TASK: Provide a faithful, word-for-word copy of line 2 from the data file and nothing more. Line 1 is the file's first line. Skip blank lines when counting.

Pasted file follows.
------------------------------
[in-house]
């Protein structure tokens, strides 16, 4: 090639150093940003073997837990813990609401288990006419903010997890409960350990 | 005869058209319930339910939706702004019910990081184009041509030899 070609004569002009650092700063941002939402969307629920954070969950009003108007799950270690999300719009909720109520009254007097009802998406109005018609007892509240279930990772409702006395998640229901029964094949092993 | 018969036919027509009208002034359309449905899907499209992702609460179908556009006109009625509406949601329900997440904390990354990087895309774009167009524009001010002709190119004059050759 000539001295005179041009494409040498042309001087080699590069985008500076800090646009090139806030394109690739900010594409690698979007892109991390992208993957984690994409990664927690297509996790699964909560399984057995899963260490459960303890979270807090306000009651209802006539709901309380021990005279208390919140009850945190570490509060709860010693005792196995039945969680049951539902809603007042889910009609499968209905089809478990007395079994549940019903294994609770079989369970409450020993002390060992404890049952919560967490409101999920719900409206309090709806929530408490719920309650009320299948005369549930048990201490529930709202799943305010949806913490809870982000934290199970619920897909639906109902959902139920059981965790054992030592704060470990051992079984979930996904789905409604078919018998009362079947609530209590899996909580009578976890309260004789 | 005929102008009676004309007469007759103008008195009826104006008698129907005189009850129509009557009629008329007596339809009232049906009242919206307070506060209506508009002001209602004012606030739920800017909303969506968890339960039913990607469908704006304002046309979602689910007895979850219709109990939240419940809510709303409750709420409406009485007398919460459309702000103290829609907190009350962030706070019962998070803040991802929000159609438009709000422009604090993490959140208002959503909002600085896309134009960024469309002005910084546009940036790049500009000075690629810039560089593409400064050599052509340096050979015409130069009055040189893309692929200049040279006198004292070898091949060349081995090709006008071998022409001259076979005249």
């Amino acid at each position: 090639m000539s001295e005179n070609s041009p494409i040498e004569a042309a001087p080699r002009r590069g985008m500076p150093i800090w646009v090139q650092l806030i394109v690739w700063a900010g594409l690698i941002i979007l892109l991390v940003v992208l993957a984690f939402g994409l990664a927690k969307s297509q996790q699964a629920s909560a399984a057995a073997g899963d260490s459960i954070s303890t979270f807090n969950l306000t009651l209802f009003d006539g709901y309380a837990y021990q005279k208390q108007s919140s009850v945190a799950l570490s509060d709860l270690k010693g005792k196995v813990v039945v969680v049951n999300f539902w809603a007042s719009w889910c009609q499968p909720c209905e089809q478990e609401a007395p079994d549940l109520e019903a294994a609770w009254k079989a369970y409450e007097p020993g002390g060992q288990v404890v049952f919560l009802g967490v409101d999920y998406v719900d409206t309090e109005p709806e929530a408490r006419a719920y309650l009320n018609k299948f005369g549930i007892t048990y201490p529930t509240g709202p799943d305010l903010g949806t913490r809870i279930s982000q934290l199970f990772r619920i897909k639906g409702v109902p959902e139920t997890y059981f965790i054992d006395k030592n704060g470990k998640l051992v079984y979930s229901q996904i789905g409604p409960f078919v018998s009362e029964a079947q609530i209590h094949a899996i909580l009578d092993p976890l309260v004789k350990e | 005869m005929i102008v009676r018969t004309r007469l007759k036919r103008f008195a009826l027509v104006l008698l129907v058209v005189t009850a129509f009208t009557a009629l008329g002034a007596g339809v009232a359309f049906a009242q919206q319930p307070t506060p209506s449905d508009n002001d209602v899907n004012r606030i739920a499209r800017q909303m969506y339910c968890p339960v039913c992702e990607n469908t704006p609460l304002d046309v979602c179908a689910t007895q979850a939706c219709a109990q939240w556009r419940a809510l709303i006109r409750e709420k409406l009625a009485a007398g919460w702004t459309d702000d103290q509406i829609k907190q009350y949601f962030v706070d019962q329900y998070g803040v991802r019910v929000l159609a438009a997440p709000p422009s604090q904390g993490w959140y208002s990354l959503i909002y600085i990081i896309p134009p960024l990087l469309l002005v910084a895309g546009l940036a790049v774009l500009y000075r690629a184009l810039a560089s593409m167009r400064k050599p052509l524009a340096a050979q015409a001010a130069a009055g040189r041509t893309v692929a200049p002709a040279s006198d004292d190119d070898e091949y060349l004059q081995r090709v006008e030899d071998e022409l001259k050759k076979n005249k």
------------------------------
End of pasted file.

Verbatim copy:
């Protein structure tokens, strides 16, 4: 090639150093940003073997837990813990609401288990006419903010997890409960350990 | 005869058209319930339910939706702004019910990081184009041509030899 070609004569002009650092700063941002939402969307629920954070969950009003108007799950270690999300719009909720109520009254007097009802998406109005018609007892509240279930990772409702006395998640229901029964094949092993 | 018969036919027509009208002034359309449905899907499209992702609460179908556009006109009625509406949601329900997440904390990354990087895309774009167009524009001010002709190119004059050759 000539001295005179041009494409040498042309001087080699590069985008500076800090646009090139806030394109690739900010594409690698979007892109991390992208993957984690994409990664927690297509996790699964909560399984057995899963260490459960303890979270807090306000009651209802006539709901309380021990005279208390919140009850945190570490509060709860010693005792196995039945969680049951539902809603007042889910009609499968209905089809478990007395079994549940019903294994609770079989369970409450020993002390060992404890049952919560967490409101999920719900409206309090709806929530408490719920309650009320299948005369549930048990201490529930709202799943305010949806913490809870982000934290199970619920897909639906109902959902139920059981965790054992030592704060470990051992079984979930996904789905409604078919018998009362079947609530209590899996909580009578976890309260004789 | 005929102008009676004309007469007759103008008195009826104006008698129907005189009850129509009557009629008329007596339809009232049906009242919206307070506060209506508009002001209602004012606030739920800017909303969506968890339960039913990607469908704006304002046309979602689910007895979850219709109990939240419940809510709303409750709420409406009485007398919460459309702000103290829609907190009350962030706070019962998070803040991802929000159609438009709000422009604090993490959140208002959503909002600085896309134009960024469309002005910084546009940036790049500009000075690629810039560089593409400064050599052509340096050979015409130069009055040189893309692929200049040279006198004292070898091949060349081995090709006008071998022409001259076979005249």